15. Delaire Graff – third and oldest of the Helshoogte wineries in the region – arrives to trumpet its reinvigoration since its purchase a decade back by British diamantaire Laurence Graff. 

16. AA Badenhorst Family becomes the third Swartland winery in the Top 20, marking the great success of Adi Badenhorst's mighty labours on the run-down farm the family acquired in 2006.

17. Klein Constantia represents the Constantia Valley here, as well as the prestige particularly (though not solely) of its famous, historically relevant sweet wine, Vin de Constance.

18. Meerlust is one of Stellenbosch's great old estates, owned by the Myburghs since 1757, it's fine winemaking tradition re-energised for the past decade by winemaker Chris Williams.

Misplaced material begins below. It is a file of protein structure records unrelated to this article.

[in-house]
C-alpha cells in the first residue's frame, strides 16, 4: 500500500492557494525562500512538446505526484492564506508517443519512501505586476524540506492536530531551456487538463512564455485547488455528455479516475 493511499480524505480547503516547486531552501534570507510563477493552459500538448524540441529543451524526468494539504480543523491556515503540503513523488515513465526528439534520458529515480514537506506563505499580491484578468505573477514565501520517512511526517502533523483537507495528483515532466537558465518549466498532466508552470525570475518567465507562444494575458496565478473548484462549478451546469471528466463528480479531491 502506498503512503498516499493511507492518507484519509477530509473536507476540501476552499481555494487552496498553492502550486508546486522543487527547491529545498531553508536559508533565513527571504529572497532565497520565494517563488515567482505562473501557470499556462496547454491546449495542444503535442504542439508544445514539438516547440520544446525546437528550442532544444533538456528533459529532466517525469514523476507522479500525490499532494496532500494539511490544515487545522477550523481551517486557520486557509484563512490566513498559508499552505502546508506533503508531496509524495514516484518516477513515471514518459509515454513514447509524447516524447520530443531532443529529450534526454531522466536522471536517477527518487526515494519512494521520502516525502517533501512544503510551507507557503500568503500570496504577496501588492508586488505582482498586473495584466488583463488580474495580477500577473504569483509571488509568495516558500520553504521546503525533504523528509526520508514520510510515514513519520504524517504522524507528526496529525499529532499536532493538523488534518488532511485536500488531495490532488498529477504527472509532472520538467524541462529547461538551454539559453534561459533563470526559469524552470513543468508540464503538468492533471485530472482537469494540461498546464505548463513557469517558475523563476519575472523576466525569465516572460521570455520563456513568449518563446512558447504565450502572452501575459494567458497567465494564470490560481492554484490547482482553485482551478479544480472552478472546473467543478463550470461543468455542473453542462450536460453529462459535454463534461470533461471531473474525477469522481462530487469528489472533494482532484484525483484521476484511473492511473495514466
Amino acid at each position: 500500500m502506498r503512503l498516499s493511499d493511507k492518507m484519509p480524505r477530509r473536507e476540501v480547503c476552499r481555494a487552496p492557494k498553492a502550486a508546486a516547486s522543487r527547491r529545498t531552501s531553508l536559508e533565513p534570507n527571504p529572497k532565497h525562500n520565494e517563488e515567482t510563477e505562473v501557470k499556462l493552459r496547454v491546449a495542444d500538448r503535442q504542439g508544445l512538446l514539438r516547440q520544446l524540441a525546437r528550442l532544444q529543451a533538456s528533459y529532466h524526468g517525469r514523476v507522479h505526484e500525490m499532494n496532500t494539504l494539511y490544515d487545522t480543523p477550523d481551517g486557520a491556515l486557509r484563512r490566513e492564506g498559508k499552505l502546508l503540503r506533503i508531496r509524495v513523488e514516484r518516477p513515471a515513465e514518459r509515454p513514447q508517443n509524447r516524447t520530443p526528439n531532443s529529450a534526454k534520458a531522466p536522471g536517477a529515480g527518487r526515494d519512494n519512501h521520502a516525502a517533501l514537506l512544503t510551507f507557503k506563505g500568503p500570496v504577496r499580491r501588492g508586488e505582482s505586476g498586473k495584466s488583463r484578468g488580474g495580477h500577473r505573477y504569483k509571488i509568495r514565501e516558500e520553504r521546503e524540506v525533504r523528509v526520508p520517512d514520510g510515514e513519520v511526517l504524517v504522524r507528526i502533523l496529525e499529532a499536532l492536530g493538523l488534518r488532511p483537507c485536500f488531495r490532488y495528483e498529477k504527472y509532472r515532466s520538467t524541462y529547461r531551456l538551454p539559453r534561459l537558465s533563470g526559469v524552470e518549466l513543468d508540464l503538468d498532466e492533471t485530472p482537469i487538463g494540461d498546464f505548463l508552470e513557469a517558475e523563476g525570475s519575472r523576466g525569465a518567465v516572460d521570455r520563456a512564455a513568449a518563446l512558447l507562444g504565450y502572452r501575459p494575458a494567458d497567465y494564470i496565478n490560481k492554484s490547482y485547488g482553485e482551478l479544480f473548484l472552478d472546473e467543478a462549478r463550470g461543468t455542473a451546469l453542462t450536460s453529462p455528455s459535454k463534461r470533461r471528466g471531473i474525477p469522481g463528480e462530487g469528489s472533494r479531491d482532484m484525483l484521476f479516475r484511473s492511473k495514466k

19. Reyneke, one of few biodynamic wineries in the Cape, has its organic Stellenbosch vineyards cared for by "vine-hugger" Johan Reyneke, and its elegant wines crafted by the brilliant Rudiger Gretschel.

20. De Trafford returns after a brief absence, with David Trafford's big, ripe but well-balanced Stellenbosch wines as commanding as ever.



Hansi Joakim Blackadder
Gareth Ferreira
Neil Grant
Higgo Jacobs
James Pietersen
Joerg Pfuetzner
Francois Rautenbach


Carrie Adams
Carolyn Barton
Mark Norrish
Roland Peens
Caroline Rillema

Local writers and critics

Michael Crossley
Christian Eedes
Michael Fridjhon
Edo Heyns
Tim James
Angela Lloyd
Melvyn Minnaar
Cathy Marston
Maggie Mostert
Ingrid Motteux
Christine Rudman
Cathy van Zyl

International writers and critics

Tim Atkin
Tom Cannavan
Jamie Goode
Neal Martin
Anthony Rose